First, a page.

Low Back Symptoms Overview


 

What’s Causing My Back Pain?

Back pain can be caused by many structures of the spine including the muscles, ligaments, joints, discs, vertebra (bones) and nerves. The most common causes of back pain involve the muscles (back strain) and the ligaments (back sprain). In most instances, back pain as a result of sprain or strain will completely resolve within 4-6 weeks with some rest, ice/heat, gentle exercise/physical therapy and anti-inflammatory medication. Severe back pain and pain persisting for more than several months may be a result of damage to the deeper structures of the spine including the bones, discs, joints and nerves.

The most common cause of back pain is repetitive trauma over time. Poor posture and body mechanics with activities such as bending, lifting and twisting can lead to damage to the joints and discs of the spine. Sudden strenuous physical effort, car accidents, falls, and sports injuries are common causes of traumatic events that can lead to more serious and long lasting back problems. Other less common causes of back pain include tumor, infection and inflammatory conditions. Physical conditions that can predispose to back problems include obesity, weak abdominal/back muscles, poor nutrition, pregnancy, and smoking.  

How Do I Detect a Low Back Problem?

The most common symptom is low back pain. The pain may be felt as sharp, dull, stabbing, burning, aching, throbbing, or an intense pressure. The back pain worsens with prolonged sitting, standing, walking or change in position (going from sit to stand) and improved with rest or lying down.  Back pain from a disc or a joint can also involve the buttock, hip area and upper leg such as the thigh or hamstring. The most severe form of pain from the low back area is known as sciatica.  Sciatica is pinching or irritation of a nerve from either a herniated disc or an arthritic bone spur from the joint. The nerve pain will typically radiate from the low back area into the leg and can travel all the way down to the foot. A pinched nerve pain is often described as sharp, stabbing, numbing, electrical, pulsating, throbbing, or burning. A pinched nerve pain is the most common reason for consulting with a physician.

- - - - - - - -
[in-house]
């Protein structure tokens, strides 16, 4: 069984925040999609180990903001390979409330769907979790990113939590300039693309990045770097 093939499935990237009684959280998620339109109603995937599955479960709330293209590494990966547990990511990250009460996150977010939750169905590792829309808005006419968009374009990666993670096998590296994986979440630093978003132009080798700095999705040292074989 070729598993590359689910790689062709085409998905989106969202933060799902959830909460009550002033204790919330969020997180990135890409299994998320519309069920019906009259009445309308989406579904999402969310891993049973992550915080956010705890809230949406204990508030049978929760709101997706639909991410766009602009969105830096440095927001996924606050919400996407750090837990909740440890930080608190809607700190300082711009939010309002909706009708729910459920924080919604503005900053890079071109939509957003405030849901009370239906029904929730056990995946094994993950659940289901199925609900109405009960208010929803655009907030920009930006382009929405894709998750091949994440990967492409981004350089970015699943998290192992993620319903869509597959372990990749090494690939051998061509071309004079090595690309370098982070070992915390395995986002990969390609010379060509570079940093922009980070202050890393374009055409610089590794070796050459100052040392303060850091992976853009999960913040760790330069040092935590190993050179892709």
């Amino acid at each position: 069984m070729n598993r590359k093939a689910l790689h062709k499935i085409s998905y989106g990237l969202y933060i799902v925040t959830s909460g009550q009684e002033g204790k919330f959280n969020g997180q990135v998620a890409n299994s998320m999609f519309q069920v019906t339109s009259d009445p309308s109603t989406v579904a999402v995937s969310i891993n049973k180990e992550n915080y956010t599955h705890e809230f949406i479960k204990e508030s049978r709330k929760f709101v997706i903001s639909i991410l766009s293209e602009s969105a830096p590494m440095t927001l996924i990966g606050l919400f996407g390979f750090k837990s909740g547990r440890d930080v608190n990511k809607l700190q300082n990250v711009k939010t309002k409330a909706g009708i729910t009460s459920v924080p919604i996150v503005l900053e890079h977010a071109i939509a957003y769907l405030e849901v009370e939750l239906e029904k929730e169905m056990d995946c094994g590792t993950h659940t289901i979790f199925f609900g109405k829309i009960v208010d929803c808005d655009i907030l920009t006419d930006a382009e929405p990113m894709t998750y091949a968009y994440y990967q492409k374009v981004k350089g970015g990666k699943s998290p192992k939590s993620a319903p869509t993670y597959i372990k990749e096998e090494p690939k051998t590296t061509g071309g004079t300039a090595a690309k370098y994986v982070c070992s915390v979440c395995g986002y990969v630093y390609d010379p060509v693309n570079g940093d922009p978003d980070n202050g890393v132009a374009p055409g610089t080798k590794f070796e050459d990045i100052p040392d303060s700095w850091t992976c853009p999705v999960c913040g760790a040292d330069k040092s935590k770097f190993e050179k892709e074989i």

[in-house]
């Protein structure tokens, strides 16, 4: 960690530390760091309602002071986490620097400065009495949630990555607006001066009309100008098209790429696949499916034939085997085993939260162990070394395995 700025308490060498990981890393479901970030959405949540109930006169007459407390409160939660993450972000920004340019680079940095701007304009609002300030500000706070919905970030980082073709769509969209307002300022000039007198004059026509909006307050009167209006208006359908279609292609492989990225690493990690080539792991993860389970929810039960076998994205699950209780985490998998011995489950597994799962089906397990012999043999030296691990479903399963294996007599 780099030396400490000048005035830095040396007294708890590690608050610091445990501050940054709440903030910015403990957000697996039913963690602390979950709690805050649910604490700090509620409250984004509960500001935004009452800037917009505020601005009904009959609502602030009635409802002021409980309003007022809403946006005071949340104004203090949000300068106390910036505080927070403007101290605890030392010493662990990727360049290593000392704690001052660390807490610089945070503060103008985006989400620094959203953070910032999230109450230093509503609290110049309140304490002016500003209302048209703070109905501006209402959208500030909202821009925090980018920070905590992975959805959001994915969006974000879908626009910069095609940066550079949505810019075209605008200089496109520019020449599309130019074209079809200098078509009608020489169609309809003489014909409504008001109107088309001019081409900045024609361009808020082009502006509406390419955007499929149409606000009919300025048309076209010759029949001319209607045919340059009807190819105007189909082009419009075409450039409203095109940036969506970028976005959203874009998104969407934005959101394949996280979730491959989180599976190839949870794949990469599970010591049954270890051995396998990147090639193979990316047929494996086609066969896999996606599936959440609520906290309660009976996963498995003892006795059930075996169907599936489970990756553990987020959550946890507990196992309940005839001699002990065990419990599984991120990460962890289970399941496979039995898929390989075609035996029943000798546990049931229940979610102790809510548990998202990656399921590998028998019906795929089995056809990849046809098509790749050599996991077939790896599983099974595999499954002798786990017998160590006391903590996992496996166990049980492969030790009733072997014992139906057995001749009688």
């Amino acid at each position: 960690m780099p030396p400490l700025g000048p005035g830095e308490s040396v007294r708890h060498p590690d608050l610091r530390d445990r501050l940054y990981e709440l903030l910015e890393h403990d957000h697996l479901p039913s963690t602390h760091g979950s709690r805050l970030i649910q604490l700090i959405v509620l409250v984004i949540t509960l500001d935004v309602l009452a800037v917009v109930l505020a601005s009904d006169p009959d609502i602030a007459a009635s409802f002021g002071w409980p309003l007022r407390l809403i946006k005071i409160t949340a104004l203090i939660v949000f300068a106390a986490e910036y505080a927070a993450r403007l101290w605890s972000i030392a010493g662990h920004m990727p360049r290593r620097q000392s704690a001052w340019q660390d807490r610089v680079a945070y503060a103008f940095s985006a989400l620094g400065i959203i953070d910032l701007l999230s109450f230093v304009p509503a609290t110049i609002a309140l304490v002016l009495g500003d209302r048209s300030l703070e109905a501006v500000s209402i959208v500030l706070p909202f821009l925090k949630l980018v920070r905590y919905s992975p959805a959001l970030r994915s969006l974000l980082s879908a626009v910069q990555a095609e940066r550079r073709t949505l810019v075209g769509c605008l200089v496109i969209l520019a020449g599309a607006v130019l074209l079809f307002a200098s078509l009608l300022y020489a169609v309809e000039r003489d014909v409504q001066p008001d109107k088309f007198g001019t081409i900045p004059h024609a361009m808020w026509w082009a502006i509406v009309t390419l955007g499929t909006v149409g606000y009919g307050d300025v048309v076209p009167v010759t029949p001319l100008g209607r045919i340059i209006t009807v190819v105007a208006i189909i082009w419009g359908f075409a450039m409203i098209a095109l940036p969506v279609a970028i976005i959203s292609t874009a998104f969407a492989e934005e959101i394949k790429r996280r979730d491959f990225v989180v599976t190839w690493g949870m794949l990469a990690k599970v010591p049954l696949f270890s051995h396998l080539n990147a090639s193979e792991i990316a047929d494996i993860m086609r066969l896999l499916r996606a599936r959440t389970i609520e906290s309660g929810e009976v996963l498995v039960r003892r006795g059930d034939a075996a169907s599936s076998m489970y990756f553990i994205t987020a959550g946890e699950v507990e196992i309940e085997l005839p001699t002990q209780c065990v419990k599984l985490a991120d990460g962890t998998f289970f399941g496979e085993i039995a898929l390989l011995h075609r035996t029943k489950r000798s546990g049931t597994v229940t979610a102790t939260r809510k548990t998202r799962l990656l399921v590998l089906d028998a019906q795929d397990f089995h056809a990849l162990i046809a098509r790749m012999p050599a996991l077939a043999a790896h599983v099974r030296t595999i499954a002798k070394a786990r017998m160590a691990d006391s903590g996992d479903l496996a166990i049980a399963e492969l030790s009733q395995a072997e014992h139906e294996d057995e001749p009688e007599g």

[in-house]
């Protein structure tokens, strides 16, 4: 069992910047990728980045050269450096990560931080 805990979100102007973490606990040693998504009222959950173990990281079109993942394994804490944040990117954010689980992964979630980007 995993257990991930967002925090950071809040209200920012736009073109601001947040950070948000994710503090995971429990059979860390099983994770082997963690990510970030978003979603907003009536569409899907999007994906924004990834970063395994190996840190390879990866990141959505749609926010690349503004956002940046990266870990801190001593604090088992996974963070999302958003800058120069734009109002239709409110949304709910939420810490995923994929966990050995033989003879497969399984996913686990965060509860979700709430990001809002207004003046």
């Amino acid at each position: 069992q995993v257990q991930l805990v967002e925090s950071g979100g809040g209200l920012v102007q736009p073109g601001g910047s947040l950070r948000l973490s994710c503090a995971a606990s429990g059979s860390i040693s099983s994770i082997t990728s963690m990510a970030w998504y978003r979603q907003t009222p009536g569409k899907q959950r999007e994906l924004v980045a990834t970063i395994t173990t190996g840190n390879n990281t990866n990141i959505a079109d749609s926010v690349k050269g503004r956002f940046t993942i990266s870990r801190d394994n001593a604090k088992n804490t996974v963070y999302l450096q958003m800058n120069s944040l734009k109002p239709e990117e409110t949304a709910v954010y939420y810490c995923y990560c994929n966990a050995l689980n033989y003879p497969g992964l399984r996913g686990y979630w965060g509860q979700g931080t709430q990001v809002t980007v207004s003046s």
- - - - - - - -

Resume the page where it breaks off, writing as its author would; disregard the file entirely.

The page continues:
In addition to back and leg pain symptoms, a low back problem may result in leg weakness and numbness from nerve or spinal cord damage and lead to difficulty with walking and increase risk of falling. A serious injury to the spinal cord or nerves can also result in difficulty with voiding.      

When Should I Consult a Doctor For a Back Issue?

Most back problems are minor and short lived and resolve within several days. It is recommended to consult a physician if you experience the following:

  • severe back/leg pain for over 72 hours
  • moderate pain lasting more than 2 weeks that is not improving with rest, heat/ice, or over the counter medications such as Tylenol or aspirin products
  • development of leg weakness or numbness accompanying back and leg pain symptoms which can indicate more serious nerve or spinal cord damage
  • difficulty urinating may indicate a severe nerve or spinal cord injury and requires prompt attention
  • progressively worsening back or leg pain symptoms with a history of cancer may indicate that the cancer has traveled to the spine
  • severe back pain with fevers may indicate a bacterial infection that has migrated to the spine involving the disc and vertebra and possibly forming an abscess involving the spinal cord and nerves

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